Hitler’s Failed Blitzkrieg against the Soviet Union. The “Battle of Moscow” and Stalingrad: Turning Point of World War II | Global Research – Centre for Research on Globalization

Hitler’s Failed Blitzkrieg against the Soviet Union. The “Battle of Moscow” and Stalingrad: Turning Point of World War II | Global Research – Centre for Research on Globalization

03-02-18 08:06:00,

This article was first published by GR in December 2011

February 4, 2017 is the 75th anniversary of the Battle of Stalingrad (February 4, 1943), considered by historians as a decisive turning point of World War II, during which German forces were defeated after five months of combat.

Historian Dr. Jacques Pauwels analyses the evolution of World War II,  focusing on the “Battle of Moscow” in December 1941 which preceded the defeat of German troops in Stalingrad in February 1943. According to Dr. Pauwels, the turning point was not Stalingrad but “the Battle of Moscow” and the Soviet counter-offensive launched in December 1941:

When the Red Army launched its devastating counteroffensive on December 5, Hitler himself realized that he would lose the war. But of course he was not prepared to let the German public know that. The nasty tidings from the front near Moscow were presented to the public as a temporary setback, blamed on the supposedly unexpectedly early arrival of winter and/or on the incompetence or cowardice of certain commanders.

It was only a good year later, after the catastrophic defeat in the Battle of Stalingrad during the winter of 1942-1943, that the German public, and the entire world, would realize that Germany was doomed; this is why even today many historians believe that the tide turned in Stalingrad .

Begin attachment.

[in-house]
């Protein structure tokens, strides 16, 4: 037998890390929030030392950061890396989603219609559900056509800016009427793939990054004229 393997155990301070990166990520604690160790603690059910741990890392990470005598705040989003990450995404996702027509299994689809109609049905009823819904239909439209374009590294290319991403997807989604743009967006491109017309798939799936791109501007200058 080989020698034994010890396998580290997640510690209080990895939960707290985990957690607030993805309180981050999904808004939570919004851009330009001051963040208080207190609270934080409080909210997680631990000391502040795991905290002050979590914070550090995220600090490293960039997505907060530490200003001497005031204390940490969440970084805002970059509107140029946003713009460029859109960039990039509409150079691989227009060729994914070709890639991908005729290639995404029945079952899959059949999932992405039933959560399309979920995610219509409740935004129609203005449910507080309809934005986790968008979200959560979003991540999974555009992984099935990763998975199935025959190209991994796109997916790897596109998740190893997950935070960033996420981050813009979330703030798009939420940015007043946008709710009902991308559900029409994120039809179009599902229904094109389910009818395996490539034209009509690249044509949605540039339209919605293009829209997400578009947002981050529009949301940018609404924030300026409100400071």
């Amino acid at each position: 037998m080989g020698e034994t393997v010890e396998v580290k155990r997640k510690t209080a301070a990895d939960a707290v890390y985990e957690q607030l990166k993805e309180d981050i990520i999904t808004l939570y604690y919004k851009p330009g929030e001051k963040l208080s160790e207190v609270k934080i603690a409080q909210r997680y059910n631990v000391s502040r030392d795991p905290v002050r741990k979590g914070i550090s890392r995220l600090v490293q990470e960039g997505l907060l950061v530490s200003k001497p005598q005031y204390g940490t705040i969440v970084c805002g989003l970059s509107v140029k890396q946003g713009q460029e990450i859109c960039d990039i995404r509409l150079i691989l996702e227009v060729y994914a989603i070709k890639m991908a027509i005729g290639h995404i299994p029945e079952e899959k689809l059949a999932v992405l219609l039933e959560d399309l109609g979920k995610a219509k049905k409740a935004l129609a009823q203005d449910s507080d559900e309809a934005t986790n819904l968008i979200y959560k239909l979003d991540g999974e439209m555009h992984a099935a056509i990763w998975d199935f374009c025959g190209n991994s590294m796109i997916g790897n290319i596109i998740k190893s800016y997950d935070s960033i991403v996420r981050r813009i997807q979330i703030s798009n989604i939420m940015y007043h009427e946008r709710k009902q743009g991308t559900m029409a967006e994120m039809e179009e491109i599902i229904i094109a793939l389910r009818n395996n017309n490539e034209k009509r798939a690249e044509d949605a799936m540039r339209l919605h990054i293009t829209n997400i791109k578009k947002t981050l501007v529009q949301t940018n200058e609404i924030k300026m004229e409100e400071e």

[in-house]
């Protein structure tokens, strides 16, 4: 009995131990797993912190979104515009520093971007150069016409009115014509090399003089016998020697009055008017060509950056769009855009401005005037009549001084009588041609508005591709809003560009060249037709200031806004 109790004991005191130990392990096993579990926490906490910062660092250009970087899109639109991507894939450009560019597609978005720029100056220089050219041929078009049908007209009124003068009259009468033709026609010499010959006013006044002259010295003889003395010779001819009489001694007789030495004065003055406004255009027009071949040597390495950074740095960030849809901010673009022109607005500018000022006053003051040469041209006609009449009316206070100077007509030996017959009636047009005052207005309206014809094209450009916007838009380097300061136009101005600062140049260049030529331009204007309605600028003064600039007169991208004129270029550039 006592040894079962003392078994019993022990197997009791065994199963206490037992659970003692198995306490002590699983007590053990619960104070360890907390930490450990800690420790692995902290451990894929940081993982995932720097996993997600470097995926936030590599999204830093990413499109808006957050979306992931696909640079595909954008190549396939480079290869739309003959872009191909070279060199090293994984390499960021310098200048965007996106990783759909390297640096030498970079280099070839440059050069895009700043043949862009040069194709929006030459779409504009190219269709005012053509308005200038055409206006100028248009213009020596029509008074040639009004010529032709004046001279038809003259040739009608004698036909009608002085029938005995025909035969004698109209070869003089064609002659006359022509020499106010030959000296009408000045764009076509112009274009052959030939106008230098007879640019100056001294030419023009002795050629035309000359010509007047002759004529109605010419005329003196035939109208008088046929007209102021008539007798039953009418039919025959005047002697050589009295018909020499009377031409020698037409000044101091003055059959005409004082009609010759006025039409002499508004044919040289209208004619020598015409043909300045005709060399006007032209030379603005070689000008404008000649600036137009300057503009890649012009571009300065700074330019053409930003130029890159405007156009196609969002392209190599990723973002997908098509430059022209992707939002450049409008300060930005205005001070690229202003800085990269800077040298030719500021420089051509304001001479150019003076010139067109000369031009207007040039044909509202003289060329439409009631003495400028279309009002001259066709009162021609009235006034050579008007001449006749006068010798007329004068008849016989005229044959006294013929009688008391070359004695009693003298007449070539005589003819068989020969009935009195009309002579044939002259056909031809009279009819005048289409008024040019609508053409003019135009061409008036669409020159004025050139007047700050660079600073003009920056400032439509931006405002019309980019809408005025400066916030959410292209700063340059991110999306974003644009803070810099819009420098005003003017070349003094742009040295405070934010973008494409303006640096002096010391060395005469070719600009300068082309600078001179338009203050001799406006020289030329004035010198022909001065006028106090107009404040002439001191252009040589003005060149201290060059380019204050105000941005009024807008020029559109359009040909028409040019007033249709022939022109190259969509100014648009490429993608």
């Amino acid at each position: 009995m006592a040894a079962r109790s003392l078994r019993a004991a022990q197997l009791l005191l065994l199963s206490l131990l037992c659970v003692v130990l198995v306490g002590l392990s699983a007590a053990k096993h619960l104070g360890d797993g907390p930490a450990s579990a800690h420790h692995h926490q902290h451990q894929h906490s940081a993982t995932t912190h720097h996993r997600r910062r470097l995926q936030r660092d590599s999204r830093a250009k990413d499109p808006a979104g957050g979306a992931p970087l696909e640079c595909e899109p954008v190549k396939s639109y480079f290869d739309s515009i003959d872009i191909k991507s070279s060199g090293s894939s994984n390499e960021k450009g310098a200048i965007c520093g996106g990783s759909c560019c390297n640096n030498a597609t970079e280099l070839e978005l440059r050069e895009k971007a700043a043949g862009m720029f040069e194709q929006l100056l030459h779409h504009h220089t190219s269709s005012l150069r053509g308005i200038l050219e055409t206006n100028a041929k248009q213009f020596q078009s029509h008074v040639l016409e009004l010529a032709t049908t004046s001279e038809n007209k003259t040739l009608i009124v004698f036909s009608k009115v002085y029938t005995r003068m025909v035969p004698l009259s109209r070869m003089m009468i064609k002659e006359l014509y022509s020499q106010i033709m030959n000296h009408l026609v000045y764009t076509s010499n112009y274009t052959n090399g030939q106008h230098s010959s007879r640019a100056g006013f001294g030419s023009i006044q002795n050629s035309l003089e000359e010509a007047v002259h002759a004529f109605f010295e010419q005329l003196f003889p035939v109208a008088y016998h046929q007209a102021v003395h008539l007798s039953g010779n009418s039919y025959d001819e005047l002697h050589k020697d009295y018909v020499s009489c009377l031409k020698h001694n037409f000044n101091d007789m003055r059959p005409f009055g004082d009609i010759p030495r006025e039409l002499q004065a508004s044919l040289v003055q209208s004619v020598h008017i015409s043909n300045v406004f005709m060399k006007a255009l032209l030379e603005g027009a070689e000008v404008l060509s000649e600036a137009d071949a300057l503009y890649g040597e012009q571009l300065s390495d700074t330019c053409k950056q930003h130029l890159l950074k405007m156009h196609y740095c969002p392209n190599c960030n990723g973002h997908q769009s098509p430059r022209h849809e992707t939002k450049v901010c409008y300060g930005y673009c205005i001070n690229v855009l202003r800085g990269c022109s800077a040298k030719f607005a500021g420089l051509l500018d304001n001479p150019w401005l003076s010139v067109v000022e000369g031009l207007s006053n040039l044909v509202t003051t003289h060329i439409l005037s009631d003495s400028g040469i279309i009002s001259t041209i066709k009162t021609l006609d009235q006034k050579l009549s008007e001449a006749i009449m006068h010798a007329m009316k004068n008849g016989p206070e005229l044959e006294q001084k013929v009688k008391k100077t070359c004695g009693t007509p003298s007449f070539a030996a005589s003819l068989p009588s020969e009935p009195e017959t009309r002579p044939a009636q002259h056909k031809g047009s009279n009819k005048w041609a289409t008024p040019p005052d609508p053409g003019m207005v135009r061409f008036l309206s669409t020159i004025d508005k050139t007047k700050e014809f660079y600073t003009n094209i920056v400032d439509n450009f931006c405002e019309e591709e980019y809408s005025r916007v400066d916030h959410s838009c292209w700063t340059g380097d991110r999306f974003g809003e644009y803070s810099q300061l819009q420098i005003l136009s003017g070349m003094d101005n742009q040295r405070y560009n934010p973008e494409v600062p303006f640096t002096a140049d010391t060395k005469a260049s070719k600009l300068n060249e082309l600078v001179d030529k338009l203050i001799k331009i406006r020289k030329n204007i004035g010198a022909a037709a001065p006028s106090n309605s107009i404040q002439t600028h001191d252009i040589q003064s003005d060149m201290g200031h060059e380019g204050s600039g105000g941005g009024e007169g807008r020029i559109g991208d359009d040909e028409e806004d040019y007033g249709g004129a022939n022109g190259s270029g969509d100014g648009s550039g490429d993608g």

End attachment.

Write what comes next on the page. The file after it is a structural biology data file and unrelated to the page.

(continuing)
Even so, it proved impossible to keep the catastrophic implications of the debacle in front of Moscow a total secret. For example, on December 19, 1941, the German Consul in Basel reported to his superiors in Berlin that the (openly pro-Nazi) head of a mission of the Swiss Red Cross, sent to the front in the Soviet Union to assist only the wounded on the German side, which of course contravened Red Cross rules, had returned to Switzerland with the news, most surprising to the Consul, that “he no longer believed that Germany could win the war.”[30]

Michel Chossudovsky, Global Research, V-Day, May 9, 2015

The defeat of German troops at Stalingrad was on February 4, 1943

The Battle of Moscow, December 1941: Turning Point of World War II

The Victory of the Red Army in front of Moscow was a Major Break…

by Jacques Pauwels

Global Research

6 December 2011

World War II started,

 » Lees verder

%d bloggers liken dit: